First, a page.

The basic idea behind libertarians is to appeal to non-governmental solutions to problems, e.g. if you have a problem with lack of equal treatment under the law (e.g. US constitution addresses this), then reduce the legal advantages of the advantaged group- do NOT increase advantages for the dis-advantaged group (see same-sex marriage controversy- which could be fairly easily solved…)

    1. Eke iew,

      Yes, the range of Libertarians is large (as the surveys I cite show). So I do not understand the rest of your comment.

      The polls cited show that “Libertarianism” for the larger part people who so self-identify blurs into a label for center-right politics. The only commonality I see among them is that they favor policies that tend to benefit the 1%. Which is my point.

      The example of Bitcoin and the Silk Road show the more extreme variants have a large number of believers — since these are among the largest-scale attempts to implement libertarian theory. They are more Somalia-like then the gentler variants that you (and many others) appear to prefer.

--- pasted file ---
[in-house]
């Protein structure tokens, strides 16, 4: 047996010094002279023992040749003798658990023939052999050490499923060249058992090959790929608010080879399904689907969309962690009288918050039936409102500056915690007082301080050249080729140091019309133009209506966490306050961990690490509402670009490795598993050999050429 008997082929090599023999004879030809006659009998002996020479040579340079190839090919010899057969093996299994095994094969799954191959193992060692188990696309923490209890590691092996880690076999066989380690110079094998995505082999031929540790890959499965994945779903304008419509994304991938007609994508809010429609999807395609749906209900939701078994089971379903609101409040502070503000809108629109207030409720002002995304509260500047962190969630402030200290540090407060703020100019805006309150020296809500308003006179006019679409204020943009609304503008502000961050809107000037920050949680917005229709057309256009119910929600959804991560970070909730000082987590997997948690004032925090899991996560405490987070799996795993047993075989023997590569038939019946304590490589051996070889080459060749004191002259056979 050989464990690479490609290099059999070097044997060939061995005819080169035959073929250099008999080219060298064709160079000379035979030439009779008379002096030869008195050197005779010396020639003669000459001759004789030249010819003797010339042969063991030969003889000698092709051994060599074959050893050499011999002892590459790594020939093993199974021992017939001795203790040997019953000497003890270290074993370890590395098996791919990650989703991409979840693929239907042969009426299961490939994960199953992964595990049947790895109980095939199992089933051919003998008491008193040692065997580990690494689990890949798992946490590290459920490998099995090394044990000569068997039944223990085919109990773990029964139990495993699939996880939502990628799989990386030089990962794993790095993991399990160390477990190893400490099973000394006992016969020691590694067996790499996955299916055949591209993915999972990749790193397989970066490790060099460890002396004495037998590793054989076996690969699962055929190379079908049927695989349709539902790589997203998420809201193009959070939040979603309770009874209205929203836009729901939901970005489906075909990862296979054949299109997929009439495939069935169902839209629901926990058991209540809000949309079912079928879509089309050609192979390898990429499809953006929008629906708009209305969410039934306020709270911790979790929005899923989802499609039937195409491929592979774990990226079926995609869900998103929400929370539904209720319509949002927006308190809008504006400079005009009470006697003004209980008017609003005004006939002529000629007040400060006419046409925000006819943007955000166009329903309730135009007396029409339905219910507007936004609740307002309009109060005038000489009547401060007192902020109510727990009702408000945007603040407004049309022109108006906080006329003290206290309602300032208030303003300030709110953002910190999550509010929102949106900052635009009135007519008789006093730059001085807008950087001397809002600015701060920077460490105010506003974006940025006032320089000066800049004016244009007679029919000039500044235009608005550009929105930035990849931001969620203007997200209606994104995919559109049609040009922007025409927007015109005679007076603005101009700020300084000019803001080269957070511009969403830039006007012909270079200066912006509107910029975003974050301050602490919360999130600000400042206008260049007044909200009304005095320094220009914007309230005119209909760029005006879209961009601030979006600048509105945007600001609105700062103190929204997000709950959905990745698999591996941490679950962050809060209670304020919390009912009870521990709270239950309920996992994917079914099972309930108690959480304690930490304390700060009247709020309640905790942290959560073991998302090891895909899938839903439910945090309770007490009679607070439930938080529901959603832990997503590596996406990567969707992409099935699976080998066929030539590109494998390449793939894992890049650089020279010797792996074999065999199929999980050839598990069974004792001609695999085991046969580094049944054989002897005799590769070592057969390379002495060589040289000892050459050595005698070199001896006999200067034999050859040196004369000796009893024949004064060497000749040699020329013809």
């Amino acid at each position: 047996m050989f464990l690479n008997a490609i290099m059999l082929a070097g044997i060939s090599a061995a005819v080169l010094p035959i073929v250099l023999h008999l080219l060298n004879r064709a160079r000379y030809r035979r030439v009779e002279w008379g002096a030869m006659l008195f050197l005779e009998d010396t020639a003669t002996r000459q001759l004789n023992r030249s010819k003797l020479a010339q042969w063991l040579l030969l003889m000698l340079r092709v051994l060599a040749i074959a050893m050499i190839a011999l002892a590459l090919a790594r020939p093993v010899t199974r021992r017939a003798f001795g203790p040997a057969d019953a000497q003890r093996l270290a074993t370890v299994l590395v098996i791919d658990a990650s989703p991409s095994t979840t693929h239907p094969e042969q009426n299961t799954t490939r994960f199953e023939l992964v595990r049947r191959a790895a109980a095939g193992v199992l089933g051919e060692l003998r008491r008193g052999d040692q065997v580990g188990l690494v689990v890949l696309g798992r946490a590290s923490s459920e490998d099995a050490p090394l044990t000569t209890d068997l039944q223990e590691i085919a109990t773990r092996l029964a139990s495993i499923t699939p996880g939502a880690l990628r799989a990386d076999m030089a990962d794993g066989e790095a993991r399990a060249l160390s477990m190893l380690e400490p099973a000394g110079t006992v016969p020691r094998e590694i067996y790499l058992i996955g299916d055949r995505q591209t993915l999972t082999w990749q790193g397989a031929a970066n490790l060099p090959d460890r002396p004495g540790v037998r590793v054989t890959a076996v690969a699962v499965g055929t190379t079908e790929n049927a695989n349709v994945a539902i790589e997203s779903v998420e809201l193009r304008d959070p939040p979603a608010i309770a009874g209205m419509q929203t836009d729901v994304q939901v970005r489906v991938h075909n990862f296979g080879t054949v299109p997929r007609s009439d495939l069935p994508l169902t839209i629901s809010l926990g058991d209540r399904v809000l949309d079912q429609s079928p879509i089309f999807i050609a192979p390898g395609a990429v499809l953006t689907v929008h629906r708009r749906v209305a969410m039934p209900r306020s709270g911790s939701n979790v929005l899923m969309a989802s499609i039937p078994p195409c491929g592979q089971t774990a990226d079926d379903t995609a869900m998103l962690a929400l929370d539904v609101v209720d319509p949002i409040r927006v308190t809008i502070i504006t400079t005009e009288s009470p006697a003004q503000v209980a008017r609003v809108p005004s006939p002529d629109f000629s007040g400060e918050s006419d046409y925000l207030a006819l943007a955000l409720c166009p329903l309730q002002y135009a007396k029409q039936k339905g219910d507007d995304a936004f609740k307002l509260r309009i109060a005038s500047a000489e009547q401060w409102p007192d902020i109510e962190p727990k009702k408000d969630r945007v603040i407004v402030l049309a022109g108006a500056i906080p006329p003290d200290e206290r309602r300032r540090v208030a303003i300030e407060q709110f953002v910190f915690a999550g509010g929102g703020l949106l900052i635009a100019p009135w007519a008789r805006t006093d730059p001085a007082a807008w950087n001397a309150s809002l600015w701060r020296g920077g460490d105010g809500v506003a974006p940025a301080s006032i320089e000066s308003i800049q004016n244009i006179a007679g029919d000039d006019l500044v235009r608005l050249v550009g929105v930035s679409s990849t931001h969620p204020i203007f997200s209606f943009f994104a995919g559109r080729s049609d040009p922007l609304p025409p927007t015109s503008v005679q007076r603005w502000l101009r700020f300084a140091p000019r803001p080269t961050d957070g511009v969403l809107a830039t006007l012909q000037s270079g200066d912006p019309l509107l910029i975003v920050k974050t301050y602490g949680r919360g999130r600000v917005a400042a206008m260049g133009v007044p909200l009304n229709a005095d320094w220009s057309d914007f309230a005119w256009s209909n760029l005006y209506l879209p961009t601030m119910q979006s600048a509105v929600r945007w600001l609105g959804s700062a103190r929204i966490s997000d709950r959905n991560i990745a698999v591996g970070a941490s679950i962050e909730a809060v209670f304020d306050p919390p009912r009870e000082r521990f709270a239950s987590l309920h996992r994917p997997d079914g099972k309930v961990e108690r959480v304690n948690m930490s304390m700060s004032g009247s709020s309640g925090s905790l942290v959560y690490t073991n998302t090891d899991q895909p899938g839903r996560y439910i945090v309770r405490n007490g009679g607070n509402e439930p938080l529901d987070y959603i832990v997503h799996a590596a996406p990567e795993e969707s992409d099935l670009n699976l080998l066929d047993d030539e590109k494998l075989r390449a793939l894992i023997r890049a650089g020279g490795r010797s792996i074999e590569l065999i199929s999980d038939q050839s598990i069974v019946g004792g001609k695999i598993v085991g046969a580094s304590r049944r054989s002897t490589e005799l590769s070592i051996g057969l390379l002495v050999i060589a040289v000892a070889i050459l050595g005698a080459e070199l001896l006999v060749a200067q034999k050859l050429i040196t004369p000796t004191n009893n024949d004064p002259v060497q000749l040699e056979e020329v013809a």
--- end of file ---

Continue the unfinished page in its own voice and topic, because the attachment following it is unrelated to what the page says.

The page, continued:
2. I guess we’ll have to disagree on this one. Dark Leviathan/Secret Internet, Somalia, and Bitcoin are all fringe activities of a pretty small number of people. I am glad they (at least Bitcoin and “secret internet”) exist, but I don’t think they are serious application of libertarian ideas. As even the website says- they are used by tech-obsessed libertarians (yet another hyphenated libertarian).

      Yes, you probably could say as a strictly “mathematical, financial matter” that many libertarian “policies” would benefit the 1%- as many or most free-market policies would. The point of libertarian policies is the dignity and ability of the 99% to be free and address their problems, take advantage of their opportunities in a better all around method than one determined more by the government. It’s really that simple. Libertarians really don’t care if the 1% get richer.

      Libertarians want themselves and everybody else to have more freedom. That’s the way you unleash the human capital in society and the economy.